Can You Reverse IBS?
Irritable bowel syndrome (IBS)—also known as spastic colitis, irritable colon and mucous colitis—refers to a group of symptoms that affect the intestines. A very common disorder, IBS is characterized by frequent gas, bloating, diarrhea, constipation and abdominal cramping that can sometimes make it difficult to live a normal, active life. Experiencing the occasional upset stomach does not qualify as IBS—criteria for this condition includes having symptoms at least three days every month for three months or more.
While symptoms can be effectively managed, IBS is not considered to be a reversible or curable disorder. Even so, many patients are able to find significant relief from their symptoms, and some medical professionals argue that IBS can be eliminated with the right combination of lifestyle changes, diet and medical care. The effectiveness of IBS treatment will also vary depending on each patient’s overall health and specific symptoms—for example, some people go for days or weeks without any discomfort, while others may experience symptoms on a daily basis.
Tips for Managing IBS
If you have IBS and are seeking relief, there are multiple steps you can take to improve your digestive health and enjoy a better quality of life. With your physician’s guidance, consider giving these tips a try:
Change Your Diet
This tip may seem like a no-brainer, but determining what foods (or lack of foods) trigger your IBS symptoms isn’t always easy. In general, many people are able to reduce their symptoms by limiting or avoiding:
- Sugary drinks and sweets
- Fried, fatty foods
- Refined carbohydrates and processed foods
It’s also important to nourish your body with gut-healthy foods like lean proteins (fish, chicken and turkey), vegetables, fruits, nuts and whole grains.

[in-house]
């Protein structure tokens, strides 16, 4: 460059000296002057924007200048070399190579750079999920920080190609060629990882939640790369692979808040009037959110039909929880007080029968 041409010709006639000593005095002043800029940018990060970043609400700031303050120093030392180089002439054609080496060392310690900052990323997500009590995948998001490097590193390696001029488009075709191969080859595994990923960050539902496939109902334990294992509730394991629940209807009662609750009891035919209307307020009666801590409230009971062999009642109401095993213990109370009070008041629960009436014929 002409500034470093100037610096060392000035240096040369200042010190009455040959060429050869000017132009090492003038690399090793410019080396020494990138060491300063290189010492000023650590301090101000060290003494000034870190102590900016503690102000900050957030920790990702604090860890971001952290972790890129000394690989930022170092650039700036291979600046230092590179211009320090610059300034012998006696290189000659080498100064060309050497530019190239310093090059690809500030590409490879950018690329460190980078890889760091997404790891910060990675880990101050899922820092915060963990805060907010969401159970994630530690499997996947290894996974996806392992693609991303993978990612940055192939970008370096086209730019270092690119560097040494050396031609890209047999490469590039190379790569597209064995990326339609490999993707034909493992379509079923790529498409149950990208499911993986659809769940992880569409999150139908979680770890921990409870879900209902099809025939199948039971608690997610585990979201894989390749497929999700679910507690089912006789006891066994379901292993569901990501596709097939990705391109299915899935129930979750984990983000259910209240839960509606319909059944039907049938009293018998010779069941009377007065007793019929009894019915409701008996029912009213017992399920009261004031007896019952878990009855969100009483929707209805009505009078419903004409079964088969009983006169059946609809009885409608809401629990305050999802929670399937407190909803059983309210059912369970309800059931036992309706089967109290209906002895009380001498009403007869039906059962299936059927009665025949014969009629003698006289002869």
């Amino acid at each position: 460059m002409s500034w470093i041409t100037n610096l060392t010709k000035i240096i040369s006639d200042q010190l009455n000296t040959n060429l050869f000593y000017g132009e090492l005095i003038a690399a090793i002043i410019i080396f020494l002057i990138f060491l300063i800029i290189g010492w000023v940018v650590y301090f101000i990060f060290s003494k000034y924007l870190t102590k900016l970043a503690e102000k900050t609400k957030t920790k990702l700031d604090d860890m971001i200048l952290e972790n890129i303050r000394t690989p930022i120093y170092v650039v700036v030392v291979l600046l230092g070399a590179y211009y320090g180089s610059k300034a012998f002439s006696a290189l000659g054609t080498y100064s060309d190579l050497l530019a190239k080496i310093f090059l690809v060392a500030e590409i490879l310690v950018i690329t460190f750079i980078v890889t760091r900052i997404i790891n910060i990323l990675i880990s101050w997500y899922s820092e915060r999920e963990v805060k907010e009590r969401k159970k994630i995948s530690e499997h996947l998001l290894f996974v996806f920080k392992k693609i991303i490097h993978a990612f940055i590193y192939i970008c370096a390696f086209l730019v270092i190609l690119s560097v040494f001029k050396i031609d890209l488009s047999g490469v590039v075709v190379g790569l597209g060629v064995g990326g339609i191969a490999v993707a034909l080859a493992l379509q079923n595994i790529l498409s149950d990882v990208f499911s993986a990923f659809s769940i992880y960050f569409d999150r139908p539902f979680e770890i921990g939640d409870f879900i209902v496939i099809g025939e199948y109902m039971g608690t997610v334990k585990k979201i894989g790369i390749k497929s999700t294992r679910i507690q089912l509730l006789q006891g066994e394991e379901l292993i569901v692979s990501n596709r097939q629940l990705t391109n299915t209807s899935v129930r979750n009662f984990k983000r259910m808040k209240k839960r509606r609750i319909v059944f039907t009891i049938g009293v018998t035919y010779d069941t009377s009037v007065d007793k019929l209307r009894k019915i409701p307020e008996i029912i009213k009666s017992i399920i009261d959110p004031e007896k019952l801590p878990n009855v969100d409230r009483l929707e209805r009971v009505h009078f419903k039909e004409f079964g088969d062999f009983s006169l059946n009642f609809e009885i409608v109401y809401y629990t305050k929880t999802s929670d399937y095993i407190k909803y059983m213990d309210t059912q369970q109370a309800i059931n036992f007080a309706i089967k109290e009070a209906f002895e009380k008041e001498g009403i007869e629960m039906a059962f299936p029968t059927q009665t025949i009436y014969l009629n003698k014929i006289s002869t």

Going on a walk or taking a bike ride may seem counterintuitive when you’re having digestive distress, but low-impact exercise—even for 20 or 30 minutes at a time—can help improve bowel function and make you feel better.
Address the Stress
Did you know that poor mental health can contribute to IBS? Stress and anxiety may trigger symptoms as well as exacerbate existing ones. Try prioritizing your mental health and managing stress by:
- Taking an online yoga class
- Journaling regularly
- Going on a walk with a friend
- Meditating for a few minutes every day
- Seeking counseling
Try Medications and Supplements
Ask your doctor about what medications and supplements can help your symptoms and improve your digestive health. Some people benefit from laxatives, fiber supplements, probiotics and other over-the-counter and prescription remedies.
IBS Treatment at Tufts Medical Center Community Care
Tufts Medical Center Community Care is a multispecialty medical group with a team of gastroenterologists and nutritionists who provide comprehensive, well-rounded treatment to patients with IBS. If you live in north suburban Boston and would like to consult with a GI specialist about your IBS treatment options, we encourage you to contact our team today. With better-than-average appointment availability and convenient locations, we make it simple to find the advanced care you need.